Monday, October 15, 2012

EU, UK and US debt strategy is an economic and moral disgrace

With the IMF's admission that the Japanese Model and its related policies like austerity do not work, the Telegraph's Ambrose Evans-Pritchard explained in his column why continuing to pursue this debt strategy is an economic and moral disgrace.
The IMF now admits -- or rather those in the IMF who always feared this outcome are at last able to say -- that this misjudgement goes far beyond Greece. Tightening by 1pc of GDP in rich countries does not lead to a 0.5pc loss of output over two years as thought. 
The "fiscal multiplier" is not the hallowed 0.5 assumed by every finance ministry in Europe. The awful evidence since the global bubble burst in 2008-2009 is that the multiplier is between 0.9 and 1.7, or even higher for EMU's crucifixion belt. 
The model constructed over the long boom years -- and largely drawn from isolated cases, each able to export its way out of trouble -- is dangerously wrong in a 1930s-style excess savings crisis with much of the world is slump. 
Steen Jakobsen from Saxo Bank says the IMF's mea culpa is the "biggest financial story of the year". Indeed it is. The authorities have repeated the blunders of the Great Depression, but with fewer excuses. 
The IMF has now called for a change of course. 
My question is how long until the policymakers in the EU, UK and US change course and adopt the Swedish Model?

This February 11, 2009 Business Insider post by Joe Weisenthal provides some insight (hat tip Climateer Investing ).
Obama himself dismissed the idea that the US could adopt the Swedish model in an interview with ABC 
ORAN: There are a lot of economists who look at these banks and they say all that garbage that's in them renders them essentially insolvent. Why not just nationalize the banks? 
OBAMA:Well, you know, it's interesting. There are two countries who have gone through some big financial crises over the last decade or two. 
Please note the following description by President Obama of the Japanese Model.
One was Japan, which never really acknowledged the scale and magnitude of the problems in their banking system and that resulted in what's called "The Lost Decade." They kept on trying to paper over the problems. The markets sort of stayed up because the Japanese government kept on pumping money in. But, eventually, nothing happened and they didn't see any growth whatsoever.
Japan still hasn't seen any growth whatsoever and it is now well into its third lost decade.

What President Obama described is exactly what has occurred in the EU, UK and US.
Sweden, on the other hand, had a problem like this. They took over the banks, nationalized them, got rid of the bad assets, resold the banks and, a couple years later, they were going again. So you'd think looking at it, Sweden looks like a good model. 
Sequencing of events is important and President Obama doesn't have the sequence right.  Sweden provided a blanket guarantee of all deposits and then it made the banks take the losses upfront on the excess debt in the financial system.

Those banks that could recapitalized themselves either through retained earnings or by tapping the private equity markets.  Those banks that couldn't were resolved.

The Swedish Model is different than President Obama describes.  The critical difference being the emphasis on requiring the banks to recognize upfront their losses on the excess debt in the financial system.

Iceland implemented the Swedish Model at the time that President Obama chose to continue the US pursuit of the Japanese Model.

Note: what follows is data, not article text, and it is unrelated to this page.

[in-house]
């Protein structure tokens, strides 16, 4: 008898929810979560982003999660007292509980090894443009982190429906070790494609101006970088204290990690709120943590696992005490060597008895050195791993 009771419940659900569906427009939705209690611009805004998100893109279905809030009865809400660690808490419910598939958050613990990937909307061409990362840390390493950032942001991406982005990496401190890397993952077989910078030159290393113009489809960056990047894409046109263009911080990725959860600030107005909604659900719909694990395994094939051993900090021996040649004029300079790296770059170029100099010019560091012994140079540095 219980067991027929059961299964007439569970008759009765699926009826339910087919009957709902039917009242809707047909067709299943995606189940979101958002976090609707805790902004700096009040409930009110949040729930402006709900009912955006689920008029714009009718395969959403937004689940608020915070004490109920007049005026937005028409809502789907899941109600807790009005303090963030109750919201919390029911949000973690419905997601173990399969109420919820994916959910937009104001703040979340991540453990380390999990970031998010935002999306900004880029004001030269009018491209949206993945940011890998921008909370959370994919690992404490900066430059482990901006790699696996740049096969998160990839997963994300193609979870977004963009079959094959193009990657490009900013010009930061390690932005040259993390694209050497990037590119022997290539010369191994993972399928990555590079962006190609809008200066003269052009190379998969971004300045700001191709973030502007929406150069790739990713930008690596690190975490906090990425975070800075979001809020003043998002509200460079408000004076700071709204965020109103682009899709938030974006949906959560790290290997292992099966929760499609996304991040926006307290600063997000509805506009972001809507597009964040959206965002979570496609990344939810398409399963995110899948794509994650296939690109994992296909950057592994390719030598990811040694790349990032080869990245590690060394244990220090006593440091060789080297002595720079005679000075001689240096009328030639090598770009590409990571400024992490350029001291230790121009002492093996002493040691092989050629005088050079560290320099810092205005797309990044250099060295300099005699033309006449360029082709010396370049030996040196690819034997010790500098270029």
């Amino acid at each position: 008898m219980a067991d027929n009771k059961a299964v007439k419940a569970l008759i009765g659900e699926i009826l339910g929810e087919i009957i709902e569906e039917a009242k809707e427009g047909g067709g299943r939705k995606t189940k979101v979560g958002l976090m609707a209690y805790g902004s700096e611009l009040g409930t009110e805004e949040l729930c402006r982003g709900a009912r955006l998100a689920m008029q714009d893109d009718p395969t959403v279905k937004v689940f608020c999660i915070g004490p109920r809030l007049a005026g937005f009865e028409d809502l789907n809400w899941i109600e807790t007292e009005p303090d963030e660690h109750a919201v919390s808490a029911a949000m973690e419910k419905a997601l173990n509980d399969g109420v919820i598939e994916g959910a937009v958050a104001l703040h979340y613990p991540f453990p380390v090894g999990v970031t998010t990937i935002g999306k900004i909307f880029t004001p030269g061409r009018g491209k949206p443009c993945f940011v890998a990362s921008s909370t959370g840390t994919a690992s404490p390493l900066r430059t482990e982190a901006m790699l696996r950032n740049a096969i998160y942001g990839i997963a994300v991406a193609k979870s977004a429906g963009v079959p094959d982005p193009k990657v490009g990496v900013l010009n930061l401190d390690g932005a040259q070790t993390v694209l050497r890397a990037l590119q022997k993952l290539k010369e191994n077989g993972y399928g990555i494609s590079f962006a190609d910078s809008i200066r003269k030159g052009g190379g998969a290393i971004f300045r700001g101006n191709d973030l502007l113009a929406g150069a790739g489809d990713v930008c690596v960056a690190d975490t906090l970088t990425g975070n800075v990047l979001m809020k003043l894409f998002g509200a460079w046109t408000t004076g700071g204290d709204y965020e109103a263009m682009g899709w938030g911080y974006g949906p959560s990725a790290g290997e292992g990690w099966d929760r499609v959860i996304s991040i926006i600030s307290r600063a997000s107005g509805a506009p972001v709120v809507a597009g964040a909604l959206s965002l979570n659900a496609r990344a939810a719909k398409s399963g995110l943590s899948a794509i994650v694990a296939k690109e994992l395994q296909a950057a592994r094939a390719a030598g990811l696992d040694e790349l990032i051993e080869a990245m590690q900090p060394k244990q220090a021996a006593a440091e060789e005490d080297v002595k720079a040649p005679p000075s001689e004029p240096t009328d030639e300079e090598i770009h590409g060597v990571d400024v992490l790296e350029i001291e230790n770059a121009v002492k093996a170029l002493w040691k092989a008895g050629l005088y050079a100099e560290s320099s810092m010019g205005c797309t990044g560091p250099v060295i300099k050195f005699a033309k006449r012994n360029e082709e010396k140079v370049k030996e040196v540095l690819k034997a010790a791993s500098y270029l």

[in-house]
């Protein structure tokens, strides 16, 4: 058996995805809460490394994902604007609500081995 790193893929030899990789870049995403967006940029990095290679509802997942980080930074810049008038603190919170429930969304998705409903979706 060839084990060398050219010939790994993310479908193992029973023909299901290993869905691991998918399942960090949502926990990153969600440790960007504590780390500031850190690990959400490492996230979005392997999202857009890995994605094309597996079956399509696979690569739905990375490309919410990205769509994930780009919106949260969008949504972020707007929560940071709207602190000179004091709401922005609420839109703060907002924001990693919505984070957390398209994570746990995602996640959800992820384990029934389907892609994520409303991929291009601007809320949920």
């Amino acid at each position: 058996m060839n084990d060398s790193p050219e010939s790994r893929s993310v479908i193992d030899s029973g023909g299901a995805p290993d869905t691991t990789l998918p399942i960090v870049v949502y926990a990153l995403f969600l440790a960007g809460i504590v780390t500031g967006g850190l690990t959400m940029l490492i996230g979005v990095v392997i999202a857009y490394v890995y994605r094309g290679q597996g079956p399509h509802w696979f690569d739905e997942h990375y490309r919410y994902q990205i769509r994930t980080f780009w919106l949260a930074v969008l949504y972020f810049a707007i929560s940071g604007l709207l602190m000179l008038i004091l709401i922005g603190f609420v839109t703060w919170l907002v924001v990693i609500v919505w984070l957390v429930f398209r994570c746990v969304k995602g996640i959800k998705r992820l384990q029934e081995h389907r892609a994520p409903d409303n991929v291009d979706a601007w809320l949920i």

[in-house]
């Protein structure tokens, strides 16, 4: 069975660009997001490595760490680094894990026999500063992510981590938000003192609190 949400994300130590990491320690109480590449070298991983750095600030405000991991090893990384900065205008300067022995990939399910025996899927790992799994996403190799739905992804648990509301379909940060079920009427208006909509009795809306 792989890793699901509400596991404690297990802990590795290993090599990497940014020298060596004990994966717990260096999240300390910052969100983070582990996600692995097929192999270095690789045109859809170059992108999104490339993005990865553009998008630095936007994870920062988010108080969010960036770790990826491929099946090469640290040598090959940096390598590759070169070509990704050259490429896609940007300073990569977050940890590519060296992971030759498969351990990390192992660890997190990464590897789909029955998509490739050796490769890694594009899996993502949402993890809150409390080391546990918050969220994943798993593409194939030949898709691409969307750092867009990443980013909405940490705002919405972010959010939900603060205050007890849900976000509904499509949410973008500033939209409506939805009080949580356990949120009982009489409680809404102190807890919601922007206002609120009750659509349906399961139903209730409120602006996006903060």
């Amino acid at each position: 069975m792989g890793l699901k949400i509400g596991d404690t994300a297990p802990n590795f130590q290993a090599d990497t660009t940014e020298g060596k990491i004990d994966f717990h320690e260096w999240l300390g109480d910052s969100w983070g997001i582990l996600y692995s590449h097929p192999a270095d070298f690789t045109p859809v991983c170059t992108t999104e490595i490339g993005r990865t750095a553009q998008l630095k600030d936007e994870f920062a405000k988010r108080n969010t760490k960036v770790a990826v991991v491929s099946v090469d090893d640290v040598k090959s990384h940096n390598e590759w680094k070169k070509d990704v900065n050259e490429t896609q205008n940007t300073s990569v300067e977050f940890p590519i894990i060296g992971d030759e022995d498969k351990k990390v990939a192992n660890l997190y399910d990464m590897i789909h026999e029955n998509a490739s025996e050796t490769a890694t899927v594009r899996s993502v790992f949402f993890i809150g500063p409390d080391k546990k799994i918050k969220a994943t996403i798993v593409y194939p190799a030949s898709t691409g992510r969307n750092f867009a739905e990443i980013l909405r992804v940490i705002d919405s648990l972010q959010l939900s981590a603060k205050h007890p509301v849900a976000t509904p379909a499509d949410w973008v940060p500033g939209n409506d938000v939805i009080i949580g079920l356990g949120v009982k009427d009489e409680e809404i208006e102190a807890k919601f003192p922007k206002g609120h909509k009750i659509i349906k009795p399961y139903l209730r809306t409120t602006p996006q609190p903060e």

Iceland showed that by making the banks recognize the losses upfront that they would realize if the government adopted policies to 'foam the runway' so banks could go through the long bankruptcy process, it protects the real economy and the social safety net.
Here's the problem; Sweden had like five banks. [LAUGHS] We've got thousands of banks. You know, the scale of the U.S. economy and the capital markets are so vast and the problems in terms of managing and overseeing anything of that scale, I think, would -- our assessment was that it wouldn't make sense. And we also have different traditions in this country. 
Obviously, Sweden has a different set of cultures in terms of how the government relates to markets and America's different. And we want to retain a strong sense of that private capital fulfilling the core -- core investment needs of this country
And so, what we've tried to do is to apply some of the tough love that's going to be necessary, but do it in a way that's also recognizing we've got big private capital markets and ultimately that's going to be the key to getting credit flowing again. 
The record shows there was a) no tough love, b) credit is not flowing again and c) as predicted by your humble blogger the Japanese Model did not work any better in the US than it worked in Japan.
Weisenthal:  We're glad Obama believes so much in capitalism, but we're not sure how propping up banks that otherwise would have gone bankrupt is more capitalist than what they did in Sweden, where the bad actors lost their private status. 
Roger Ehrenberg thinks Obama's answer is total hogwash. 
The punch line: while being creative with statistics, the President dismissed Sweden's (successful) approach to restructuring its banking sector on both economic and ideological grounds. 
His stance that Sweden "only" nationalized five banks, while the US would need to nationalize thousands to achieve the same effect, is both specious and absurd. No discussion of relative GDPs. No comparison of the size of the banks that were nationalized relative to, say, the top 10 banks in the US. It was one of those typical "a politician says it on TV so it must be true" moments, only I'm really disappointed that President Obama is resorting to such tactics to sell the Geithner Plan not a month into his Administration.

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